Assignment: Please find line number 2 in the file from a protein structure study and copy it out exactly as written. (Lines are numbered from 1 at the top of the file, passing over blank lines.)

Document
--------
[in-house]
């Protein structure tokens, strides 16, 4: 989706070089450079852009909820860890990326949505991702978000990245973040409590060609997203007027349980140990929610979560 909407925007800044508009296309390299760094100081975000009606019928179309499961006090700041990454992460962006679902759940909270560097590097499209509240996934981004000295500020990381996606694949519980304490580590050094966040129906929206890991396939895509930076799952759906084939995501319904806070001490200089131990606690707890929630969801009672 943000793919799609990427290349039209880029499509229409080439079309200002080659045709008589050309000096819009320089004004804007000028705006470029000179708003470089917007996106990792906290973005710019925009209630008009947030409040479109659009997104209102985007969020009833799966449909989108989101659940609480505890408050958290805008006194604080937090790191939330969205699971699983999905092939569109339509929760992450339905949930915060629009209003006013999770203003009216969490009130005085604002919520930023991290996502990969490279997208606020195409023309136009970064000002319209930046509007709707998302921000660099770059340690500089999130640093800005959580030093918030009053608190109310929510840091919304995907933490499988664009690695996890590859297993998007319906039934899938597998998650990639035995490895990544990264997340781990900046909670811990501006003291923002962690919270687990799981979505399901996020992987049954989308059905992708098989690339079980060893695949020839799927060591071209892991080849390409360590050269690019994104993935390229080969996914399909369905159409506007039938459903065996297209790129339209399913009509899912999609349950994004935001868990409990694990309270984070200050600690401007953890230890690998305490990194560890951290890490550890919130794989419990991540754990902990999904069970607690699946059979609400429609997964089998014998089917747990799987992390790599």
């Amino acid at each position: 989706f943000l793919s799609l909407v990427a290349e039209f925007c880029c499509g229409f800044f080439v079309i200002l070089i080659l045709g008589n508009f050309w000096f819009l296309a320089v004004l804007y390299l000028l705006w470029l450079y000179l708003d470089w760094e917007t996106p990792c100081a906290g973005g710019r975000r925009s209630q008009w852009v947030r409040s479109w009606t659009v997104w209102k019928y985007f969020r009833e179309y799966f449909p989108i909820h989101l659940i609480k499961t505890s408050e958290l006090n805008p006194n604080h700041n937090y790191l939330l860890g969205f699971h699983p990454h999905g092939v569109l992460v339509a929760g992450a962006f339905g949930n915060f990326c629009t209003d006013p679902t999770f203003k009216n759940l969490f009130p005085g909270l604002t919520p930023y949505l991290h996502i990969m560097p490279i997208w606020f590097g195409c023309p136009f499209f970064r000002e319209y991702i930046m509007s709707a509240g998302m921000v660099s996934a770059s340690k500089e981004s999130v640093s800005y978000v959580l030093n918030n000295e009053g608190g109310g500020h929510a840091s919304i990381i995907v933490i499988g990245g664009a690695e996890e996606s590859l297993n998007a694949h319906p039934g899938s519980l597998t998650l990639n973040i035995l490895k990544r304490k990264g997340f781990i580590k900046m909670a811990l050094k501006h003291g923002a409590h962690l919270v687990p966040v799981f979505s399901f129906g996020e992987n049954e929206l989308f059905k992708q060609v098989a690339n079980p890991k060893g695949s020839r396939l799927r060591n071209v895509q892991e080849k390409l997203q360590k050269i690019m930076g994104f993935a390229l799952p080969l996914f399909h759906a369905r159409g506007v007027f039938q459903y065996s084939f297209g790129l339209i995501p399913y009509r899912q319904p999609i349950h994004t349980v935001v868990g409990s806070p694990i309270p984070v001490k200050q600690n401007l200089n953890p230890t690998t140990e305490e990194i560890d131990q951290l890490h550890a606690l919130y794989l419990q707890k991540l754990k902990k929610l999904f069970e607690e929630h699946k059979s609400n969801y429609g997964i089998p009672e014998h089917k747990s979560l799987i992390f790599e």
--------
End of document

């Protein structure tokens, strides 16, 4: 989706070089450079852009909820860890990326949505991702978000990245973040409590060609997203007027349980140990929610979560 909407925007800044508009296309390299760094100081975000009606019928179309499961006090700041990454992460962006679902759940909270560097590097499209509240996934981004000295500020990381996606694949519980304490580590050094966040129906929206890991396939895509930076799952759906084939995501319904806070001490200089131990606690707890929630969801009672 943000793919799609990427290349039209880029499509229409080439079309200002080659045709008589050309000096819009320089004004804007000028705006470029000179708003470089917007996106990792906290973005710019925009209630008009947030409040479109659009997104209102985007969020009833799966449909989108989101659940609480505890408050958290805008006194604080937090790191939330969205699971699983999905092939569109339509929760992450339905949930915060629009209003006013999770203003009216969490009130005085604002919520930023991290996502990969490279997208606020195409023309136009970064000002319209930046509007709707998302921000660099770059340690500089999130640093800005959580030093918030009053608190109310929510840091919304995907933490499988664009690695996890590859297993998007319906039934899938597998998650990639035995490895990544990264997340781990900046909670811990501006003291923002962690919270687990799981979505399901996020992987049954989308059905992708098989690339079980060893695949020839799927060591071209892991080849390409360590050269690019994104993935390229080969996914399909369905159409506007039938459903065996297209790129339209399913009509899912999609349950994004935001868990409990694990309270984070200050600690401007953890230890690998305490990194560890951290890490550890919130794989419990991540754990902990999904069970607690699946059979609400429609997964089998014998089917747990799987992390790599």